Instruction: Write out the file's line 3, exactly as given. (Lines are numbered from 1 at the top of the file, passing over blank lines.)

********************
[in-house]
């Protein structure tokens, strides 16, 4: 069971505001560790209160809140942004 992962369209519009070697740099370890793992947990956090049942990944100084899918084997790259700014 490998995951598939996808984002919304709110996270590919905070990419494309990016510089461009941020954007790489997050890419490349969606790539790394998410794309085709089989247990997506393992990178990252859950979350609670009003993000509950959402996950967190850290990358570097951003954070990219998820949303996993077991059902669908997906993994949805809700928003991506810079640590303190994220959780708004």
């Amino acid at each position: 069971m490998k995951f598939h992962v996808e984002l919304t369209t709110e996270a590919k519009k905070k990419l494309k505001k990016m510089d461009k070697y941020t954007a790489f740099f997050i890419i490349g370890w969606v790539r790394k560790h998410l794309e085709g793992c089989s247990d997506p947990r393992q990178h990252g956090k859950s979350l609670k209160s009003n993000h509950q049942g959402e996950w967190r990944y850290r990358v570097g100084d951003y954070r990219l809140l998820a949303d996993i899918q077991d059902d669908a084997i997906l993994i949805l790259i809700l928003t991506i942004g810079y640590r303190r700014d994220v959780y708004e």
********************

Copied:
């Amino acid at each position: 069971m490998k995951f598939h992962v996808e984002l919304t369209t709110e996270a590919k519009k905070k990419l494309k505001k990016m510089d461009k070697y941020t954007a790489f740099f997050i890419i490349g370890w969606v790539r790394k560790h998410l794309e085709g793992c089989s247990d997506p947990r393992q990178h990252g956090k859950s979350l609670k209160s009003n993000h509950q049942g959402e996950w967190r990944y850290r990358v570097g100084d951003y954070r990219l809140l998820a949303d996993i899918q077991d059902d669908a084997i997906l993994i949805l790259i809700l928003t991506i942004g810079y640590r303190r700014d994220v959780y708004e």